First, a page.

Cliff Dwellings at Mesa Verde National Park, Colorado
Building Image
      The charm of many stone buildings lies in the rugged way they jut out from their environment, defying the elements. The cliff dwellings of Mesa Verde in southwestern Colorado enchant for just the opposite reason. Like Spruce Tree House above, they blend into and are part of their environment, which is the cliffs of the sides of sandstone mesas. Building stone and the stone of the cliffs themselves combine to make these dwellings.

     The image below shows stone used in Spruce Tree House. It is chunks of sandstone from the Cretaceous-age Cliff House Formation, a rock layer in which marine fossils have been found. The stones are held together with a lumpy mortar made largely from the clay of an underlying shale bed.

Stone Image

      The next five images move from right to left though Spruce Tree House. In the image below, note the double wall of stone used for the outside wall, as compared to the single thickness used for inner walls.

Stone Image

      This image shows interior walls and windows or doorways. In the upper center, above the park service marker, note the beige plaster covering the stone. When we see stone ruins, we tend to assume walls were left as bare stone, but in fact they were usually covered. That's true here: a plaster made from clay in the underlying shale was used to cover the interior walls. Furthermore, it was painted with decorations (akin to the decoration of European cathedrals). The smaller image below shows both the plaster on the walls and the decor (in the black square).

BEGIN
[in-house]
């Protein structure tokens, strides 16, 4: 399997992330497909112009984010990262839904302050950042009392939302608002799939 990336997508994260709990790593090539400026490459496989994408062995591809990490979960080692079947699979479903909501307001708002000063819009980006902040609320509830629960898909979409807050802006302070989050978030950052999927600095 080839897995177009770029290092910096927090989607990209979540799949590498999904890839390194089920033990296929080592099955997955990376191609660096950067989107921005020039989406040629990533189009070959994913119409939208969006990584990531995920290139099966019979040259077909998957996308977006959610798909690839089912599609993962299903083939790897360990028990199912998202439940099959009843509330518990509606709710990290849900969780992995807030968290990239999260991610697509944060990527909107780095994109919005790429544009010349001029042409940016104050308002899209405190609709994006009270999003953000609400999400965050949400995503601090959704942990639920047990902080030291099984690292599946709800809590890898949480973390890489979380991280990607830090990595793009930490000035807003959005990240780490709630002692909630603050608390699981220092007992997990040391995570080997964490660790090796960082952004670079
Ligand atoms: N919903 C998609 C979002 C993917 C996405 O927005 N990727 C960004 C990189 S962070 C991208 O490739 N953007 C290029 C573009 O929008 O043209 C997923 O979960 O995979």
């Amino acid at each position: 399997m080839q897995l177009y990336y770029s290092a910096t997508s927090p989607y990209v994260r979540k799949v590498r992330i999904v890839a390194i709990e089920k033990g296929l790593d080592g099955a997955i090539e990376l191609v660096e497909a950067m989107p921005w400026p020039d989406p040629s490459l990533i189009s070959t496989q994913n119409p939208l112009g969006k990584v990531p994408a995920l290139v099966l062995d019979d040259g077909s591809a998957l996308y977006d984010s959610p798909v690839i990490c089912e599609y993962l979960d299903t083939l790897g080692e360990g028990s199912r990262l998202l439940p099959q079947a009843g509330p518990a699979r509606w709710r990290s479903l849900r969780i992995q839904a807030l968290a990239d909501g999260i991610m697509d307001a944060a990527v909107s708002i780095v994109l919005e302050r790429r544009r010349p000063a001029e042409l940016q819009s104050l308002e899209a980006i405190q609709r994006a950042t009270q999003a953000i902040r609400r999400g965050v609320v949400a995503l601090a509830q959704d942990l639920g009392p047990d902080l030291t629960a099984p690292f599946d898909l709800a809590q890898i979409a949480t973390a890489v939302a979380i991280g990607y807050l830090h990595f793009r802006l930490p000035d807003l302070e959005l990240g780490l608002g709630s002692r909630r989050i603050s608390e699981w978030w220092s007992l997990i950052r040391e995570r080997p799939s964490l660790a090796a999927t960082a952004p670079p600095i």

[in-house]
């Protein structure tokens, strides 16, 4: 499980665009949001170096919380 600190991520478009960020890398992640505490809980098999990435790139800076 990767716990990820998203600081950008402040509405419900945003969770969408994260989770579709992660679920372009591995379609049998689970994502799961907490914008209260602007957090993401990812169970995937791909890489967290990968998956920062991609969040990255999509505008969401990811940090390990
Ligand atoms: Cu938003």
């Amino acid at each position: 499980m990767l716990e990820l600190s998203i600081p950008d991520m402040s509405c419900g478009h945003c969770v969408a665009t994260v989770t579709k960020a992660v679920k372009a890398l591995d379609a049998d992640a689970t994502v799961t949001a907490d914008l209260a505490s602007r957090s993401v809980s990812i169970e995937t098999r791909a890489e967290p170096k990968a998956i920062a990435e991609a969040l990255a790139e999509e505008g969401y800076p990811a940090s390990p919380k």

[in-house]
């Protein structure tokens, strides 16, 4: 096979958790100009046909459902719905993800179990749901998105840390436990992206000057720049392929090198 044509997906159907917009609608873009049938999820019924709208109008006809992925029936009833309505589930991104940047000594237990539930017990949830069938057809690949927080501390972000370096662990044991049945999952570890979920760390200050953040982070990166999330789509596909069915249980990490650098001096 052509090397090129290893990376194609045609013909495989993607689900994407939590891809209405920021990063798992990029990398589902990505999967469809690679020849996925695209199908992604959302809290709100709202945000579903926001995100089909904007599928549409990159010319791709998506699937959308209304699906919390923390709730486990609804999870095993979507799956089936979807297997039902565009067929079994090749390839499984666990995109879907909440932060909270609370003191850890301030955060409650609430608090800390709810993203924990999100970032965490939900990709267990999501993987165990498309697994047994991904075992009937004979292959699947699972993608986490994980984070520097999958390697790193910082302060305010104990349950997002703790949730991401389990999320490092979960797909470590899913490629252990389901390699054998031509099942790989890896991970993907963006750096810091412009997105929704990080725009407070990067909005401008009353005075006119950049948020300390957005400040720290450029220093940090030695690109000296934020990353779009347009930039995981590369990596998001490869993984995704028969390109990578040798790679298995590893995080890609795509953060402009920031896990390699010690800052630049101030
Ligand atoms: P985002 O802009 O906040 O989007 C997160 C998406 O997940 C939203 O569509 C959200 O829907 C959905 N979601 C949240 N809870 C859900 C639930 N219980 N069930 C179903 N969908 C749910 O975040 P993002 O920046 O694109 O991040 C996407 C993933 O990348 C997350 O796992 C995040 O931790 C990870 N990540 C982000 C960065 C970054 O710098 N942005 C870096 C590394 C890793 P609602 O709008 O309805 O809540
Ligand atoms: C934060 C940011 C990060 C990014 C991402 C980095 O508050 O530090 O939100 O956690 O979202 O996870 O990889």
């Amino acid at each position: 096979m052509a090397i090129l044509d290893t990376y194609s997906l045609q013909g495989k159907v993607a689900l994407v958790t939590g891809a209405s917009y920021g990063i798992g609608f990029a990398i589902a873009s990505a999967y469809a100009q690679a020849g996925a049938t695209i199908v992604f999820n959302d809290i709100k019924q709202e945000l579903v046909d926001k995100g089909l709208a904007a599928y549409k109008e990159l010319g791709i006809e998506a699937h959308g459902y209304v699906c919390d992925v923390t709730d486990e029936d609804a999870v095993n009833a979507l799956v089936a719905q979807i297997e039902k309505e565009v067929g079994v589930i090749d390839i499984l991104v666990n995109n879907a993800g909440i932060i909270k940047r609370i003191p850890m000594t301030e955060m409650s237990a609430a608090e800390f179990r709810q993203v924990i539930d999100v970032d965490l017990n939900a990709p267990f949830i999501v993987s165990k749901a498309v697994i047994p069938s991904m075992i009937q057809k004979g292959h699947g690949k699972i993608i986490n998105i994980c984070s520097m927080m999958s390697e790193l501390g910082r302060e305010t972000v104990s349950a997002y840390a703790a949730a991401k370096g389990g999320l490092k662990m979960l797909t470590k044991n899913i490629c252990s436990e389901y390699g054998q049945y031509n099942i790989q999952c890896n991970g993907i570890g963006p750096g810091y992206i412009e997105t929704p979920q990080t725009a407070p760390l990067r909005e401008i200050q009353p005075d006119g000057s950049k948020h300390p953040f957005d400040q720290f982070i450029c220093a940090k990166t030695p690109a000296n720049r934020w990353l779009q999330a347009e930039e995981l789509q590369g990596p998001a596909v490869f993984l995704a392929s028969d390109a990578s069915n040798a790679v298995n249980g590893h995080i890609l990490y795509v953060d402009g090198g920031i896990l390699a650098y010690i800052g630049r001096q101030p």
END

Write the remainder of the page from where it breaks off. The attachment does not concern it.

Detail of wall

      Farther left, we encounter the opening to a kiva, a round room accessed from a hole in its ceiling. Also note how the wall behind and above the kiva goes all the way to natural rock of the ceiling, with a gapless seam between the two. There are more rooms behind that wall.

Kiva Image

      Finally, we get to the leftmost rooms.

Image of more rooms

      Spruce Tree House consisted of 114 rooms and 8 kivas, and it seemingly housed 100 to 125 people. It was built by the Ancestral Pueblo people, known previously but perhaps inaccurately as the Anasazi. The Ancestral Pueblo people had lived at Mesa Verde since about A.D. 550, but the cliff dwellings were not built until the 1190s to 1270s. The dwellings were abandoned soon thereafter and were deserted by 1300s, leaving behind the mystery of why such enterprising people gave up such well-built homes.

      Spruce Tree House is of course just one of the many cliff dwellings in Mesa Verde National Park. For example, there's Cliff Palace:

Image of Cliff Palace

      . . . and Balcony House . . .

Balcony House image

      . . . . and Square Tower House.

Stone Image

      All of these structures consist of chunks of fine-grained sandstone. Under the microscope, individual sandgrains that rolled around on the Cretaceous seafloor can be seen. Those grains have subsequently been cemented together to make solid rock, where much of the "cement" is quartz that has been precipitated onto the quartz of the sand grains. In the two images below, arrows point the edges of the original sand grains; the similar material beyond them those edges is the cementing quartz.

Stone Image
Stone Image

      We thus see the same thing at two different scales. Standing by the ruins at Mesa Verde, we see natural stone blocks mortared together to make the cliff dwellings. With the microscope, we see that each block likewise consists of innumerable small grains of sand cemented together to make those blocks.


Acknowledgements: Historical information presented above is from the National Park Service's pamphlet regarding Mesa Verde National Park and from information in the park's Museum.


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